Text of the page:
The dishes’ presentations suggest high fashion, too, chief among them the vegetable dishes: the intensely flavorful Vegetable Mosaic—with tomato, eggplant, zucchini, watermelon radish, kohlrabi, green bean, carrot and rye chips—and the légumes de saison, featuring as many as 20 or more seasonal vegetables, some raw, some cooked, each prepared to vibrant perfection.
Chilled Norwegian langoustine, with radish, green papaya, mango and coconut/lemon-grass espuma, is as light and sophisticated as it sounds. Escargot ravioli, with wild Burgundy snails, cèpe mushrooms, black garlic and watercress, does not sound light … yet it is. The Crescent duck breast and leg confit with Swiss chard, Tokyo turnip and pickled rhubarb is the menu must-have. Desserts such as the Caramel—with VSOP cognac mousse; almond cake and crumble; and caramel cream and ice cream—are alone worth a visit.
MARCHÉ MODERNE opened in Costa Mesa in 2007, and for the Marneaus the timing also proved surprisingly fortuitous.
“There have been trends,” Florent Marneau, 50, acknowledges. “There was a Spanish trend, and there is Italian, obviously. But we are so into what we do—we breathe French food every day—for us it has never left. The elegant clientele that comes in here, enjoys a bottle of Bordeaux and a multicourse meal—it never really goes away. I look at 5,000 to 6,000 guests a month. For us, it is French all the way.”
It’s been two years since the elevated bistro moved to a stunning space on the coast with Provençal-style stone walls, walnut beamed ceiling and white-tile-and-marble exhibition-style kitchen. It is one of the few restaurants that use white tablecloths and—aside from forays into earthenware—elegant white china, albeit often in creative shapes.
How does Marché Moderne stay relevant despite the trends?
“The key for many restaurants, French or any other, is great food, of course—the food has to be good. It has to change; it has to evolve,” says Marneau, born in the region Île-de-France. “But what I call the Big H—hospitality—is what defines us. The servers try to give more than the description of a dish—our guests get the feeling the servers actually know what they are talking about.”
The menu at the Crystal Cove Shopping Center is at once sophisticated and rustic, with generous portions more often associated with comfort food. Even at its most refined, there is nothing nouvelle about it.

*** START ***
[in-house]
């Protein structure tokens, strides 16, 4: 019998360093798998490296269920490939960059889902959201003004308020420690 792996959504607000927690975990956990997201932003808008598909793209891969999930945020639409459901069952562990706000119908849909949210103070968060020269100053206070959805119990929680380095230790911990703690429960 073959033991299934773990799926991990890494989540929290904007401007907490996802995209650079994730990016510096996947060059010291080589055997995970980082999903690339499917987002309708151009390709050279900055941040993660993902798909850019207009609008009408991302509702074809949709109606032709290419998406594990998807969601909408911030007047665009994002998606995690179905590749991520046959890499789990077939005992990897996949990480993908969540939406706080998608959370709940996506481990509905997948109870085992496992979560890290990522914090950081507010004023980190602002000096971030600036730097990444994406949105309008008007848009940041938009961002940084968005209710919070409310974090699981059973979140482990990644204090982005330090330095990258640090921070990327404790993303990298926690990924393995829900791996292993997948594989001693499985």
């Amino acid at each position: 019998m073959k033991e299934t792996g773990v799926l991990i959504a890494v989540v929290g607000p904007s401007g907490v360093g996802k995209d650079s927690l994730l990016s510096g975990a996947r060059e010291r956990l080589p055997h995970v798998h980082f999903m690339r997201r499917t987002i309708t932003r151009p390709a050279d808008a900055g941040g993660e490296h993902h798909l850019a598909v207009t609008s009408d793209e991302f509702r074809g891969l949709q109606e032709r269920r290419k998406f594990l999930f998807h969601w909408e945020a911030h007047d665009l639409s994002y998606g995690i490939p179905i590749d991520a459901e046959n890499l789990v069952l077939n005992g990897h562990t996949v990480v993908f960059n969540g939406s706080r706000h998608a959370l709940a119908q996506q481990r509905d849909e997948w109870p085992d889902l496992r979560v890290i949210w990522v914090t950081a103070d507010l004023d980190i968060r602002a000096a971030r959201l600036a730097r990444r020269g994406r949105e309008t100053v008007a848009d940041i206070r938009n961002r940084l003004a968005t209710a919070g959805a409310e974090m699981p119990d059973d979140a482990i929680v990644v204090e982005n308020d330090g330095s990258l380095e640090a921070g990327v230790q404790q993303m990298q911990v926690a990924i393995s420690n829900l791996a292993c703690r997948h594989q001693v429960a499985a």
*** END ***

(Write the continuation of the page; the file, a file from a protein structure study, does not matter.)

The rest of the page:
There are oysters du jour and several types of caviar, but don’t overlook the tasting of five Bordier butters with “une bonne baguette.” Among starters are a crustacean degustation, with Maine lobster, Hokkaido scallops and sepia cuttlefish from France, and two versions of octopus, one from the restaurant’s opening in 2007, the other very of-the-moment. Stars among entrées include roasted duck breast with pithivier of duck, potatoes, chanterelles and truffles. Coq au vin and steak frites au poivre pay tribute to the bistro. Amelia’s macarons and Napoleons are unforgettable.
The new brunch may be the county’s best. Our picks: deviled eggs with suckling pig, pork-belly rillette and Sriracha; potato crisp with smoked salmon and caviar; and Oeuf & Boeuf with short rib, Kobe beef tallow and sunny-side-up egg. Variously flavored mimosas each come with a matching house-made marshmallow. The Café Citronné cocktail with limoncello, espresso and tonic actually goes with pastries.
KNIFE PLEAT and Marché Moderne are widely considered the county’s best French restaurants. There are French-Belgian, French-Swiss, French-American and Cal-French restaurants in Orange County, but few others have you thinking “Vive le France” from start to finish. Recommended among those is modest Pescadou Bistro, on the Balboa Peninsula for 20 years, and French bakery-cafe Moulin—Laurent Vrignaud just opened in Costa Mesa his fourth Moulin in five years.
“There are a few younger French chefs in L.A.—Ludovic Lefebvre, Christophe émé—but French is more popular in New York and Boston than here in California,” notes Esnault. Lefebvre and Émé are star chefs; there are no young French chefs in Orange County whose reputation extends beyond the eatery’s walls.
Reflects Amelia Marneau, “This has always been our dream, to do this day in and day out, in the very traditional way they do in France, where the husband and wife own and operate a restaurant. I’m not sure how many chefs are training in France, getting that kind of nuanced, in-depth culinary experience, then choosing to come to Orange County versus San Francisco or L.A. or New York.”
Only time will tell if Esnault and the Marneaus are part of a final flowering in the county of the cuisine that had been at the epicenter of Western cuisine for three centuries—given the squeeze by pizzerias and farm-to-table concepts—or if they are on the vanguard of a new era of French fare that has yet to find a label.
Either way, two of the county’s very best restaurants are in deft French hands and generating excitement like few others.
Enjoy them now.